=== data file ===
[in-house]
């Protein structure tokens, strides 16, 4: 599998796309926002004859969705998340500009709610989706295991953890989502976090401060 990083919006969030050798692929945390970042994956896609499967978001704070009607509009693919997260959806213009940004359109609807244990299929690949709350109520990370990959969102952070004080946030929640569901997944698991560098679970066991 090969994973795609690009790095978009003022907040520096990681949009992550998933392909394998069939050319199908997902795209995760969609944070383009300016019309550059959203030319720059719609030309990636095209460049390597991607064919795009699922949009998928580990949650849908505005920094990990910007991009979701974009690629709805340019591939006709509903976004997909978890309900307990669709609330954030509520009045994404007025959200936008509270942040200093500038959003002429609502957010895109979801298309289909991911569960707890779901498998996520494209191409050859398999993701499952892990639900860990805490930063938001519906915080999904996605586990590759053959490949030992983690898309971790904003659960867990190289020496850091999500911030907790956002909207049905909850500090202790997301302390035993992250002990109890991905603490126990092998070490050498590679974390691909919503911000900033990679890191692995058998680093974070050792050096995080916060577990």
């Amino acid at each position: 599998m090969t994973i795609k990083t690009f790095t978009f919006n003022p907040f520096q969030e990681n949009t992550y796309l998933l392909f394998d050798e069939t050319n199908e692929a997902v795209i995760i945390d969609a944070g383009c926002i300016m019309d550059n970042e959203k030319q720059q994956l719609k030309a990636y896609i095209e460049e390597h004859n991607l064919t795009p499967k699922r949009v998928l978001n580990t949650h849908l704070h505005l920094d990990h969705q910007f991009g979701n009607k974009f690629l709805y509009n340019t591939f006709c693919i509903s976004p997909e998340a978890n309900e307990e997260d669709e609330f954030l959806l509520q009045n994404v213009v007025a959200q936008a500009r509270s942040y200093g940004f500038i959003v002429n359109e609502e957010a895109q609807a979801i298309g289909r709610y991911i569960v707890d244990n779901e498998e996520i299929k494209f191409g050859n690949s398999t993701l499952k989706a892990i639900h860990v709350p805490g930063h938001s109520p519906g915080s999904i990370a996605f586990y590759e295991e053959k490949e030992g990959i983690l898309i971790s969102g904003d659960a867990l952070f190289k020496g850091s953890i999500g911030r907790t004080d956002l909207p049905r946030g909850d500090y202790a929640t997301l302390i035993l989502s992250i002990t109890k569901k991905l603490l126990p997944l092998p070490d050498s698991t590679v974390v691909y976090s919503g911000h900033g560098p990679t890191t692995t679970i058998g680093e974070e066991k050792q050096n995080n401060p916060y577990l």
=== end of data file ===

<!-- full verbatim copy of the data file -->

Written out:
[in-house]
């Protein structure tokens, strides 16, 4: 599998796309926002004859969705998340500009709610989706295991953890989502976090401060 990083919006969030050798692929945390970042994956896609499967978001704070009607509009693919997260959806213009940004359109609807244990299929690949709350109520990370990959969102952070004080946030929640569901997944698991560098679970066991 090969994973795609690009790095978009003022907040520096990681949009992550998933392909394998069939050319199908997902795209995760969609944070383009300016019309550059959203030319720059719609030309990636095209460049390597991607064919795009699922949009998928580990949650849908505005920094990990910007991009979701974009690629709805340019591939006709509903976004997909978890309900307990669709609330954030509520009045994404007025959200936008509270942040200093500038959003002429609502957010895109979801298309289909991911569960707890779901498998996520494209191409050859398999993701499952892990639900860990805490930063938001519906915080999904996605586990590759053959490949030992983690898309971790904003659960867990190289020496850091999500911030907790956002909207049905909850500090202790997301302390035993992250002990109890991905603490126990092998070490050498590679974390691909919503911000900033990679890191692995058998680093974070050792050096995080916060577990």
């Amino acid at each position: 599998m090969t994973i795609k990083t690009f790095t978009f919006n003022p907040f520096q969030e990681n949009t992550y796309l998933l392909f394998d050798e069939t050319n199908e692929a997902v795209i995760i945390d969609a944070g383009c926002i300016m019309d550059n970042e959203k030319q720059q994956l719609k030309a990636y896609i095209e460049e390597h004859n991607l064919t795009p499967k699922r949009v998928l978001n580990t949650h849908l704070h505005l920094d990990h969705q910007f991009g979701n009607k974009f690629l709805y509009n340019t591939f006709c693919i509903s976004p997909e998340a978890n309900e307990e997260d669709e609330f954030l959806l509520q009045n994404v213009v007025a959200q936008a500009r509270s942040y200093g940004f500038i959003v002429n359109e609502e957010a895109q609807a979801i298309g289909r709610y991911i569960v707890d244990n779901e498998e996520i299929k494209f191409g050859n690949s398999t993701l499952k989706a892990i639900h860990v709350p805490g930063h938001s109520p519906g915080s999904i990370a996605f586990y590759e295991e053959k490949e030992g990959i983690l898309i971790s969102g904003d659960a867990l952070f190289k020496g850091s953890i999500g911030r907790t004080d956002l909207p049905r946030g909850d500090y202790a929640t997301l302390i035993l989502s992250i002990t109890k569901k991905l603490l126990p997944l092998p070490d050498s698991t590679v974390v691909y976090s919503g911000h900033g560098p990679t890191t692995t679970i058998g680093e974070e066991k050792q050096n995080n401060p916060y577990l």